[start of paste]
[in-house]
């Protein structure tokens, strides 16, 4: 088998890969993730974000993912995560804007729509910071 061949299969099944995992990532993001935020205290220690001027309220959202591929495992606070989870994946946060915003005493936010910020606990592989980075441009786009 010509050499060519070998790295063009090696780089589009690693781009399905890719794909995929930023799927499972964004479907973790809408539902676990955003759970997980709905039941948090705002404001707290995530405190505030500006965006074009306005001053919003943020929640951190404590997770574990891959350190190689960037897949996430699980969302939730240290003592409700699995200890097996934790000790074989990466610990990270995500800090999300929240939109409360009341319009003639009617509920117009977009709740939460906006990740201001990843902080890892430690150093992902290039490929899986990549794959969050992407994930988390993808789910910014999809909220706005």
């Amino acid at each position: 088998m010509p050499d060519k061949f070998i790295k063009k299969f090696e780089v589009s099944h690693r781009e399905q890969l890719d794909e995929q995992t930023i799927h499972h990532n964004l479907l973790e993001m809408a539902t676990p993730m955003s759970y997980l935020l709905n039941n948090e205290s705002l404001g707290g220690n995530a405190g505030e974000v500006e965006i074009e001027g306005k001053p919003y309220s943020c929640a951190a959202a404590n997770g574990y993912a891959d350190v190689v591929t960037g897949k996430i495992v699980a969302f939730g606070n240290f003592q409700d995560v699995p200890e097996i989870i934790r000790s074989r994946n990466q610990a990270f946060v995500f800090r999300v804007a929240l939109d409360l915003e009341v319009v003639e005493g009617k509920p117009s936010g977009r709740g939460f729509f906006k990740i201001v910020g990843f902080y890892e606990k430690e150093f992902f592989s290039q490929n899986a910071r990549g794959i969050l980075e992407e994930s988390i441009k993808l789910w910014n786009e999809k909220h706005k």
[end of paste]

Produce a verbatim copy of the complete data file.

[in-house]
């Protein structure tokens, strides 16, 4: 088998890969993730974000993912995560804007729509910071 061949299969099944995992990532993001935020205290220690001027309220959202591929495992606070989870994946946060915003005493936010910020606990592989980075441009786009 010509050499060519070998790295063009090696780089589009690693781009399905890719794909995929930023799927499972964004479907973790809408539902676990955003759970997980709905039941948090705002404001707290995530405190505030500006965006074009306005001053919003943020929640951190404590997770574990891959350190190689960037897949996430699980969302939730240290003592409700699995200890097996934790000790074989990466610990990270995500800090999300929240939109409360009341319009003639009617509920117009977009709740939460906006990740201001990843902080890892430690150093992902290039490929899986990549794959969050992407994930988390993808789910910014999809909220706005």
């Amino acid at each position: 088998m010509p050499d060519k061949f070998i790295k063009k299969f090696e780089v589009s099944h690693r781009e399905q890969l890719d794909e995929q995992t930023i799927h499972h990532n964004l479907l973790e993001m809408a539902t676990p993730m955003s759970y997980l935020l709905n039941n948090e205290s705002l404001g707290g220690n995530a405190g505030e974000v500006e965006i074009e001027g306005k001053p919003y309220s943020c929640a951190a959202a404590n997770g574990y993912a891959d350190v190689v591929t960037g897949k996430i495992v699980a969302f939730g606070n240290f003592q409700d995560v699995p200890e097996i989870i934790r000790s074989r994946n990466q610990a990270f946060v995500f800090r999300v804007a929240l939109d409360l915003e009341v319009v003639e005493g009617k509920p117009s936010g977009r709740g939460f729509f906006k990740i201001v910020g990843f902080y890892e606990k430690e150093f992902f592989s290039q490929n899986a910071r990549g794959i969050l980075e992407e994930s988390i441009k993808l789910w910014n786009e999809k909220h706005k």